(Reuters) – Tesla Inc., filed a lawsuit on Thursday against a former engineer of the company, who claimed that he copied the source code for the auto-pilot technology before he joined a Chinese self-driving car startup in January.
FILE PHOTO: Tesla logo is shown on a ground-breaking ceremony of Tesla Shanghai Gigafactory in Shanghai, China, January 7, 2019. REUTERS/Aly Song
The engineer, Guangzhi Cao, copied more than 300,000 files related to the autopilot source code if he is prepared to participate in China’s Xiaopeng Engines Technology Company Ltd., the Silicon Valley car maker said in the lawsuit filed in a California court.
Separately, Tesla’s lawyers on Wednesday filed a lawsuit against four former employees and the U.S. self-driving car startup Zoox Inc., alleging that the employees stole proprietary information and trade secrets for the development of storage, logistics and inventory management operations.
Cao, Xiaopeng and Zoox could not be immediately reached for comment.
Tesla is building a vehicle assembly plant in Shanghai, putting it in direct competition with Xiaopeng and other Chinese companies in the world’s largest market for electric cars.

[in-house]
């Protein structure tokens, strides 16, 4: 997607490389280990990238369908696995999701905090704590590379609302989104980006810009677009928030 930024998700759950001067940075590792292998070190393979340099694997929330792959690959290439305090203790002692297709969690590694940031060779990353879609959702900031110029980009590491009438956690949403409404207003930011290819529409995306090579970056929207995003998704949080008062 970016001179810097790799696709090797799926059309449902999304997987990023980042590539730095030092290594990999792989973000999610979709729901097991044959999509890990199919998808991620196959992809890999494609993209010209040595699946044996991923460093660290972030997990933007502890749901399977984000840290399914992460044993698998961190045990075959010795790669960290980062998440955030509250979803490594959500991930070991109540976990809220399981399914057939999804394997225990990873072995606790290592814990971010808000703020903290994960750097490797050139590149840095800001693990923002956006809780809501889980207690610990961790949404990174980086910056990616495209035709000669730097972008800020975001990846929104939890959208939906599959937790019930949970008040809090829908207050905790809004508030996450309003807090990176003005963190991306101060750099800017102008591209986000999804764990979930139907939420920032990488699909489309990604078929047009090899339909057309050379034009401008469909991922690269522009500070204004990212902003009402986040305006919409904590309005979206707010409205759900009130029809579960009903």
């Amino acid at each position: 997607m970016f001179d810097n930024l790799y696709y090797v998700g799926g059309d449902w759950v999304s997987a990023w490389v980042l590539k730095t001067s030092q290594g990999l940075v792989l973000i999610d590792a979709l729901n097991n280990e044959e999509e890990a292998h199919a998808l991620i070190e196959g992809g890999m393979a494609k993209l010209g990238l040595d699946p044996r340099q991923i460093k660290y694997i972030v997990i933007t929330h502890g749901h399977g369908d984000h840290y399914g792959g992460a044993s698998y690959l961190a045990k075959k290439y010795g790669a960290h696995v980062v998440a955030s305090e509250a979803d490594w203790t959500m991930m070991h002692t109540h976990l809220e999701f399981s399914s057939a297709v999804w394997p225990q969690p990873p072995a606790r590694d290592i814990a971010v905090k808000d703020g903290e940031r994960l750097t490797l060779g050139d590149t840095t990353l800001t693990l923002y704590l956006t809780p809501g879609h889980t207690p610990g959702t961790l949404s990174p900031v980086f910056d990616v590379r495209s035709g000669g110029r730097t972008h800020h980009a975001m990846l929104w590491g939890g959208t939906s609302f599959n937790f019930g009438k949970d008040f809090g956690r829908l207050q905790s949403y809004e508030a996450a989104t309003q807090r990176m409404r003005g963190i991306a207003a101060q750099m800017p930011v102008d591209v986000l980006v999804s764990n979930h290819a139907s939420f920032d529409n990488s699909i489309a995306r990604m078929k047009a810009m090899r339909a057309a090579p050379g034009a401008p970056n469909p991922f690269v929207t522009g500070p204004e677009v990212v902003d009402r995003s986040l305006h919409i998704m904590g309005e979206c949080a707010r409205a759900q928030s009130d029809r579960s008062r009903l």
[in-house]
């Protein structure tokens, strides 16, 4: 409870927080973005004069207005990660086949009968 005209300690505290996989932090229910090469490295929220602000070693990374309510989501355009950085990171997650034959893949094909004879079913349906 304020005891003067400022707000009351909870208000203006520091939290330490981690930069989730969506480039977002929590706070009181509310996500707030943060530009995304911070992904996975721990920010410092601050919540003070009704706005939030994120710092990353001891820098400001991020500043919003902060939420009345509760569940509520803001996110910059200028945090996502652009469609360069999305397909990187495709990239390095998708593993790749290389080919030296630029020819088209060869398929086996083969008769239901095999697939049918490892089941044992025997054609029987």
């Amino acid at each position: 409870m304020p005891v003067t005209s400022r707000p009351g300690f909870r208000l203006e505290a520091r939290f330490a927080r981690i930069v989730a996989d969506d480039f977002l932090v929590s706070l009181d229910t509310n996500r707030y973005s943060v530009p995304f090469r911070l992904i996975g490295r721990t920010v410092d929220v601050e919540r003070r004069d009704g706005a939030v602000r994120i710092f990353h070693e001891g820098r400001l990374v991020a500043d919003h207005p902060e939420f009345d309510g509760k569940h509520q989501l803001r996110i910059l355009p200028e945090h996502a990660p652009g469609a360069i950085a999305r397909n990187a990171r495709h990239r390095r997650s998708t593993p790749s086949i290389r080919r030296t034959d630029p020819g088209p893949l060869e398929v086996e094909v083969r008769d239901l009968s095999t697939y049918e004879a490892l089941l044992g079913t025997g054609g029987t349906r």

The auto-pilot is a driver assistance system, which works with certain driving tasks and allows drivers to keep their hands on the wheel, though the company stresses that it still requires driver supervision and not the car autonomously.
Cao’s LinkedIn profile shows he has worked with Xiaopeng since January as “head of the observation”.
Xiaopeng, who debuted an electric car in Las Vegas last year, counts Alibaba Group Holding Ltd and Foxconn Technology Co. Ltd. among the investors.
The company, also known as Xpeng Engines, has at least five former Tesla employees, the AMERICAN car manufacturer stated in the lawsuit.
Apple Inc last year and accused of being an ex-employee of stealing trade secrets related to self-driving cars, and joining Xiaopeng’ s U.S. subsidiary.
Several companies are racing to develop the technology required to make cars drive on their own and lawsuits against former employees increasingly, companies strive to be the proprietary information in house.
Alphabet Inc Waymo self-driving vehicle unit took Uber Technologies to court after a former employee stole thousands of confidential documents and was head of the Uber self-driving car project. Uber later paid $245 million to settle the case.
Reporting by Supantha Mukherjee in Bengaluru; editing by Patrick Graham, Bernard Orr